Home designs traditionally featured rooms that were separated by walls and doors. Architectural trends have shifted and open floorplans have become increasingly popular. While many homeowners like the spacious feeling of an open floorplan, as well as the ability to easily keep an eye on their kids, some long for more privacy. A broken plan design can balance those priorities.
How Can Spaces be Separated in a Broken Plan Home?
A broken plan falls between an open floorplan and a design with rooms that are completely separate. In a broken plan, the house has an open, spacious feel, but areas can be separated in various ways to provide privacy, or the option to have privacy when desired.
For example, partial walls that stand just a few feet high can be used to divide areas without completely blocking the view. If you choose partial walls, your kids will be able to play in their own area while you’re cooking in the kitchen. That can give both you and your children some space and privacy, while making it easy for you to watch the kids. A half wall can also incorporate shelves for extra storage space.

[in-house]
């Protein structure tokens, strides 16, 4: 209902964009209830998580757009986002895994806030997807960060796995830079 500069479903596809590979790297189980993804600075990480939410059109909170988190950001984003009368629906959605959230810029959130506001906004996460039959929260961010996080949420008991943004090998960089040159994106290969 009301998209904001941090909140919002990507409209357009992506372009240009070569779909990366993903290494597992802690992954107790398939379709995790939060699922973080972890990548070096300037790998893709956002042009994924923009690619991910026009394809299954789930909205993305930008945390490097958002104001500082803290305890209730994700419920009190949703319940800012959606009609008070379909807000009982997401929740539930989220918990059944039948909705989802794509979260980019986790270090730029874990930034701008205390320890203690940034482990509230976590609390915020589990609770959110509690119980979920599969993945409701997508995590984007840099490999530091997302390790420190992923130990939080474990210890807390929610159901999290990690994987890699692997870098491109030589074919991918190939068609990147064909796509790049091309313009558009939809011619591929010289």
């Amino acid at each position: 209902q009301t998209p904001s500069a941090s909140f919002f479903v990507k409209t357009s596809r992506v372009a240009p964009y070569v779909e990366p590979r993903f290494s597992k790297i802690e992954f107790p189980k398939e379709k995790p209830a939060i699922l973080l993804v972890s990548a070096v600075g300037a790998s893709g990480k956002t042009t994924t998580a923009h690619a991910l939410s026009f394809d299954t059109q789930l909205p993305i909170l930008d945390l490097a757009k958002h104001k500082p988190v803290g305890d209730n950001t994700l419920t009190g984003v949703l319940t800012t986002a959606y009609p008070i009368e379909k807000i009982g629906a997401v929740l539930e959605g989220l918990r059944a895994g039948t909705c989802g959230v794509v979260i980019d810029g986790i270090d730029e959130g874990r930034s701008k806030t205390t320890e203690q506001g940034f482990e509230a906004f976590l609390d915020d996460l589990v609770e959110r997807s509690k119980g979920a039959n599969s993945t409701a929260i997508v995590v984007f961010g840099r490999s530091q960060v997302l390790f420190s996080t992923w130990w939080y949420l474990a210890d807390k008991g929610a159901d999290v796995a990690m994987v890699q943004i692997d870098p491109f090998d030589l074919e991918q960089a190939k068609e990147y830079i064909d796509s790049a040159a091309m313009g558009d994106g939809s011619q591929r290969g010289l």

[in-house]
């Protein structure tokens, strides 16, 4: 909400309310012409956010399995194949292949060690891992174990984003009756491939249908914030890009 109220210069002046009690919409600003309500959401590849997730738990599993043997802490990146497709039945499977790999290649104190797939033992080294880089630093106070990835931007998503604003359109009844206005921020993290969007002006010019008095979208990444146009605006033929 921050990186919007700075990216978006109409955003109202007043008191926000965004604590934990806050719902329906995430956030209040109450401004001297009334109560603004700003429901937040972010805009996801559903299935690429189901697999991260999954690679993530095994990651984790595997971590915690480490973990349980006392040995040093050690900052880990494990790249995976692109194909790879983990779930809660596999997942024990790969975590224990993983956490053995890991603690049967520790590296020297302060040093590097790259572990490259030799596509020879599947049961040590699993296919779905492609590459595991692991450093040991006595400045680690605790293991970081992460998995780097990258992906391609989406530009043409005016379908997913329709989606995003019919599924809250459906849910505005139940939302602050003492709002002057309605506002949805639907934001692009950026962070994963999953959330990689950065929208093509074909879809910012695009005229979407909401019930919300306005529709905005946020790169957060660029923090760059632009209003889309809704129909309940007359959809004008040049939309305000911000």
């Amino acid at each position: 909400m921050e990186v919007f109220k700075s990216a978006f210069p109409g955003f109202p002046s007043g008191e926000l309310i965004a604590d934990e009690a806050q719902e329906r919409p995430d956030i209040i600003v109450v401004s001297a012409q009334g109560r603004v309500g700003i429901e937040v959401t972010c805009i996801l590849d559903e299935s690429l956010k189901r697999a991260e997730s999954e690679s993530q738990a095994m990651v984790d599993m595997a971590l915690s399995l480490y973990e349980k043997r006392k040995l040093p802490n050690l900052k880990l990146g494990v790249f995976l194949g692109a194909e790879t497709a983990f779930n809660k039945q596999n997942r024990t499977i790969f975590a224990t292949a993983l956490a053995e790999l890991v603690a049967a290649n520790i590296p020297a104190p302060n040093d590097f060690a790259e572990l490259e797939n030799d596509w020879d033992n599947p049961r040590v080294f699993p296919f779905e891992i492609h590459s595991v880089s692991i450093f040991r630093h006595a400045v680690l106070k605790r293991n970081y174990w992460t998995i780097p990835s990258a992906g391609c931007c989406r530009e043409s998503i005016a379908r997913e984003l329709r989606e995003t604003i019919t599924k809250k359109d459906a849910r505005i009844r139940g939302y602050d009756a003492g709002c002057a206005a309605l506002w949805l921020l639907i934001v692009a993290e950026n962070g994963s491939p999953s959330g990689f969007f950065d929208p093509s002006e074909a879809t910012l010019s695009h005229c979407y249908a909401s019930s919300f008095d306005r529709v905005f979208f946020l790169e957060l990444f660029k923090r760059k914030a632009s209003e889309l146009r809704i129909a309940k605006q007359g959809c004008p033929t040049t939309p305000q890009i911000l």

Glass walls can provide a measure of privacy. Walls made of clear glass can allow people to see into other areas while allowing individuals to have private conversations. Glass may also be tinted or frosted for additional privacy.
A sunken room is a space that sits a few feet below the level of the room next to it. That can create an area that is separate, but not blocked by a wall. A sunken room can preserve an open feeling and won’t block sight lines.
Furniture can be used to delineate a boundary between two areas. For example, a couch can separate a living room area from a dining space. A bookcase, screen, or area rug can serve the same purpose.
Is a Broken Plan Right for Your Family?
If you’re planning to have a house built and trying to choose a layout, think carefully about your family’s lifestyle and how you will use the space in your future home. Although open floorplans have become popular in recent years, they have drawbacks. A broken plan may be a better option for your family since it can allow you to enjoy the spaciousness of an open floorplan while still having some privacy.
If you currently live in a house with an open floorplan, but you would like more clearly delineated spaces, you can incorporate permanent or temporary elements to create boundaries. If you’re not sure if a broken plan is right for you, experiment with temporary dividers. If you prefer a broken plan to an open floorplan, you may decide to install permanent dividers later.